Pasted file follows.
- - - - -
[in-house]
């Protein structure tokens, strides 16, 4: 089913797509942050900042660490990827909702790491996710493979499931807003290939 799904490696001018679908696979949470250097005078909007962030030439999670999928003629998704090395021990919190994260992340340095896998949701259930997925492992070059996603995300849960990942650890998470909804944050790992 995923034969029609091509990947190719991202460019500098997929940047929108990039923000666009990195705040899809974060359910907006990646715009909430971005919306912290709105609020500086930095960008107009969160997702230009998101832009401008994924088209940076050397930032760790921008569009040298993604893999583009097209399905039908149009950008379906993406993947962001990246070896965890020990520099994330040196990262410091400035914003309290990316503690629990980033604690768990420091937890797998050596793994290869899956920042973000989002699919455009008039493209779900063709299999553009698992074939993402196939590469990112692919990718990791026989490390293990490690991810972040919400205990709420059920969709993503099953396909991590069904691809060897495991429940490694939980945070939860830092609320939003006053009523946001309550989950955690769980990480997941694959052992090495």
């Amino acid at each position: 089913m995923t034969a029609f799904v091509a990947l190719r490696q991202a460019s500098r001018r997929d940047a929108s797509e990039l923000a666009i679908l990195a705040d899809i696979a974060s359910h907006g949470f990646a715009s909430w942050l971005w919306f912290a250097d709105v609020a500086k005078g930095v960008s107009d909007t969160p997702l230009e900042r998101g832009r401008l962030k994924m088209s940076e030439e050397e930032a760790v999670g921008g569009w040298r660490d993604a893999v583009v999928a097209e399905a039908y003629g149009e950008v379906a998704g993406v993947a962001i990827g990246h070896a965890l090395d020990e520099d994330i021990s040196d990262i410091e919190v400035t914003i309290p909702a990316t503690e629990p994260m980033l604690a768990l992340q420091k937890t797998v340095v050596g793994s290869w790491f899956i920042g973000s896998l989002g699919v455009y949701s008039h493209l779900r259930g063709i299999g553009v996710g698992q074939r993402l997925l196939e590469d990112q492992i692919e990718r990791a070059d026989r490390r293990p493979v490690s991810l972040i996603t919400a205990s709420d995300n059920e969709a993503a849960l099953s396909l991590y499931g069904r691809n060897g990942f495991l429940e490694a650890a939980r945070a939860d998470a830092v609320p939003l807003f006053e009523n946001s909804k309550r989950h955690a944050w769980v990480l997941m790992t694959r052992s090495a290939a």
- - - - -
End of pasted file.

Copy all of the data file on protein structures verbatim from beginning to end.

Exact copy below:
[in-house]
């Protein structure tokens, strides 16, 4: 089913797509942050900042660490990827909702790491996710493979499931807003290939 799904490696001018679908696979949470250097005078909007962030030439999670999928003629998704090395021990919190994260992340340095896998949701259930997925492992070059996603995300849960990942650890998470909804944050790992 995923034969029609091509990947190719991202460019500098997929940047929108990039923000666009990195705040899809974060359910907006990646715009909430971005919306912290709105609020500086930095960008107009969160997702230009998101832009401008994924088209940076050397930032760790921008569009040298993604893999583009097209399905039908149009950008379906993406993947962001990246070896965890020990520099994330040196990262410091400035914003309290990316503690629990980033604690768990420091937890797998050596793994290869899956920042973000989002699919455009008039493209779900063709299999553009698992074939993402196939590469990112692919990718990791026989490390293990490690991810972040919400205990709420059920969709993503099953396909991590069904691809060897495991429940490694939980945070939860830092609320939003006053009523946001309550989950955690769980990480997941694959052992090495």
């Amino acid at each position: 089913m995923t034969a029609f799904v091509a990947l190719r490696q991202a460019s500098r001018r997929d940047a929108s797509e990039l923000a666009i679908l990195a705040d899809i696979a974060s359910h907006g949470f990646a715009s909430w942050l971005w919306f912290a250097d709105v609020a500086k005078g930095v960008s107009d909007t969160p997702l230009e900042r998101g832009r401008l962030k994924m088209s940076e030439e050397e930032a760790v999670g921008g569009w040298r660490d993604a893999v583009v999928a097209e399905a039908y003629g149009e950008v379906a998704g993406v993947a962001i990827g990246h070896a965890l090395d020990e520099d994330i021990s040196d990262i410091e919190v400035t914003i309290p909702a990316t503690e629990p994260m980033l604690a768990l992340q420091k937890t797998v340095v050596g793994s290869w790491f899956i920042g973000s896998l989002g699919v455009y949701s008039h493209l779900r259930g063709i299999g553009v996710g698992q074939r993402l997925l196939e590469d990112q492992i692919e990718r990791a070059d026989r490390r293990p493979v490690s991810l972040i996603t919400a205990s709420d995300n059920e969709a993503a849960l099953s396909l991590y499931g069904r691809n060897g990942f495991l429940e490694a650890a939980r945070a939860d998470a830092v609320p939003l807003f006053e009523n946001s909804k309550r989950h955690a944050w769980v990480l997941m790992t694959r052992s090495a290939a």